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Cornell Research Steers Nyc Bikes to Needy Stations


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Cornell University professor David Shmoys, left, and graduate student Eoin O'Mahony discuss "rebalancing" with Citi Bike worker Kelly McGowan in New York City.

Researchers at Cornell University say they have developed algorithms and data analysis tools that can help redistribute bicycles in the New York City Citi Bike system as efficiently as possible.

Credit: Jesse Winter

Cornell University researchers have developed algorithms and data analysis tools to help rebalance the New York City Citi Bike system as efficiently as possible.

The researchers first analyzed massive quantities of data to learn usage patterns and determine how many bikes would be found at each station at key times during the day. "The next step is to figure out how many bikes should be at each station at key times, so riders would find bikes available as well as open docks to put them in at the end of a ride," says Cornell professor David Shmoys.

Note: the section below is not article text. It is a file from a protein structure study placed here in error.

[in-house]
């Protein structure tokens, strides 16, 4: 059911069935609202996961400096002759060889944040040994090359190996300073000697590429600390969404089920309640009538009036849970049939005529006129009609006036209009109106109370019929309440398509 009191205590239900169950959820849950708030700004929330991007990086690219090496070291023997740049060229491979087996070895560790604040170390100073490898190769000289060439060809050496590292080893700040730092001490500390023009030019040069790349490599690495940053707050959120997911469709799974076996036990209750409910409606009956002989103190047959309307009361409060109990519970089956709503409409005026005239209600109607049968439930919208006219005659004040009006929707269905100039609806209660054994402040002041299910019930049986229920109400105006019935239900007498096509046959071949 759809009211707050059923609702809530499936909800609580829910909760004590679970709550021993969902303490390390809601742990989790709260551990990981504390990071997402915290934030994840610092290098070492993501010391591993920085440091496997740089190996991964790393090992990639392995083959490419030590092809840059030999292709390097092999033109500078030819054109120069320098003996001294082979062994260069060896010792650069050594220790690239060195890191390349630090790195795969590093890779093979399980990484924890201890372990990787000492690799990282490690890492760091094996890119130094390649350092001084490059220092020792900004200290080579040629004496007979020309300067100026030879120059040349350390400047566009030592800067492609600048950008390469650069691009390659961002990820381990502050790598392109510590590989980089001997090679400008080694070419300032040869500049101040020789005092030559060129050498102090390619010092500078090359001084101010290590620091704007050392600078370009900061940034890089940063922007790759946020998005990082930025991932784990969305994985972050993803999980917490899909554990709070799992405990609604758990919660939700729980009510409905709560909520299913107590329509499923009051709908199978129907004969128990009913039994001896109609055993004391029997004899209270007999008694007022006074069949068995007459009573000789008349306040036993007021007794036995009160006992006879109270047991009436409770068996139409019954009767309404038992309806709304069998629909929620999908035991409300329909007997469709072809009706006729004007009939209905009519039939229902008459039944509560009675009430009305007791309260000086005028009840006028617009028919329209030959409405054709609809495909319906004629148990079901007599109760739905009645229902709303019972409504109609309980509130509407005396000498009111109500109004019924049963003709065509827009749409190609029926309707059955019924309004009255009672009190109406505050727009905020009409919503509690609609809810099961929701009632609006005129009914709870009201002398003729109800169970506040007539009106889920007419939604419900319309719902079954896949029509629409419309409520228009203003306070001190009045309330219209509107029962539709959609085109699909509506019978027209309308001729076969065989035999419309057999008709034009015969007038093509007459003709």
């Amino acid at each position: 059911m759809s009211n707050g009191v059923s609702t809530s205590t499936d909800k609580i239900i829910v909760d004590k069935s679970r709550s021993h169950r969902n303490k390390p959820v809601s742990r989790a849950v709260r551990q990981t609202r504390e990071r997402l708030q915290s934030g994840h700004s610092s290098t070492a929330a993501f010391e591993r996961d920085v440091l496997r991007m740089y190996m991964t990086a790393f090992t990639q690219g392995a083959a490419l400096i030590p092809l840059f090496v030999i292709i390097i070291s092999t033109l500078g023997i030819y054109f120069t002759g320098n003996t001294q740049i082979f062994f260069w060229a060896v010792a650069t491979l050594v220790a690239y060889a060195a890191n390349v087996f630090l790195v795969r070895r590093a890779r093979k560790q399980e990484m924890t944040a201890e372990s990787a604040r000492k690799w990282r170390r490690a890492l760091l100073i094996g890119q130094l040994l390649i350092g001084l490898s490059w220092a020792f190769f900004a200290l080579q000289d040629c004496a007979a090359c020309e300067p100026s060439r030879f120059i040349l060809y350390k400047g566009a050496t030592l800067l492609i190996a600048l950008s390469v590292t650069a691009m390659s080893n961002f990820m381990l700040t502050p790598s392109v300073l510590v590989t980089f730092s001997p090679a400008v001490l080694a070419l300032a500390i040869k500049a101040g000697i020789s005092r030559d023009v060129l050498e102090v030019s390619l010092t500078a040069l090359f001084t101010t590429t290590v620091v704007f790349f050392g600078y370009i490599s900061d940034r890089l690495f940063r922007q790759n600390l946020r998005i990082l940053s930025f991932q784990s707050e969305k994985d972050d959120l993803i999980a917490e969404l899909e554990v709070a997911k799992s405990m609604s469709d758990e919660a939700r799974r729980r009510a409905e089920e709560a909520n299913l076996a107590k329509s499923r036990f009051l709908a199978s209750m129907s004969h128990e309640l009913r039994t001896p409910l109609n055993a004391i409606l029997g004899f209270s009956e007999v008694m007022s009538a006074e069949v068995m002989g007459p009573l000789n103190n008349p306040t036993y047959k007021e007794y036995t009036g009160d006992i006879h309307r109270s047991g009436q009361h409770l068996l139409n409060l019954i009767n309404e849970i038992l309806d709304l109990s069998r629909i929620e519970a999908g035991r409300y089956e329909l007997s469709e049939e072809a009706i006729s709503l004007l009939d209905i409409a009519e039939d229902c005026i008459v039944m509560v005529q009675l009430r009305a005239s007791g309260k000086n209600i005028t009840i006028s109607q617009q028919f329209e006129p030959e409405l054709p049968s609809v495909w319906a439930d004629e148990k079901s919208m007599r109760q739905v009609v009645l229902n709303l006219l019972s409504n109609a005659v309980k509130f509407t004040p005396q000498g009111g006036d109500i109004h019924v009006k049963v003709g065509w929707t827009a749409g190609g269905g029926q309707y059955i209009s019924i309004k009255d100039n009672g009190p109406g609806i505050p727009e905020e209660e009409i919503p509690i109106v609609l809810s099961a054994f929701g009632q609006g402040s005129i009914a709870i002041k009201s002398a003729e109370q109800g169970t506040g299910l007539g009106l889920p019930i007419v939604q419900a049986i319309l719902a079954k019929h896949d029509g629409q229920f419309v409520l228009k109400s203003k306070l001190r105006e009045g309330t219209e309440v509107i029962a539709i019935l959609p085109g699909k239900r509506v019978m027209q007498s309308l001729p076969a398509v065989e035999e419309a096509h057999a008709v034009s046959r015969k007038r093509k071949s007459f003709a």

The researchers used the algorithms to create a system that generates a map showing dispatchers where bikes are needed the most, given the current state and expected usage.

The researchers note the program must calculate many possible solutions across the entire city and choose the one with the best overall result. First, the algorithm represents each possible route as a separate point in a high-dimension space, then repeatedly recalculates to eliminate a large fraction of those points in each step.

In the future, the researchers want to develop a system to choose the best locations for new bike-sharing sites, based on data from taxi usage and neighborhood boundaries.

From Cornell Chronicle
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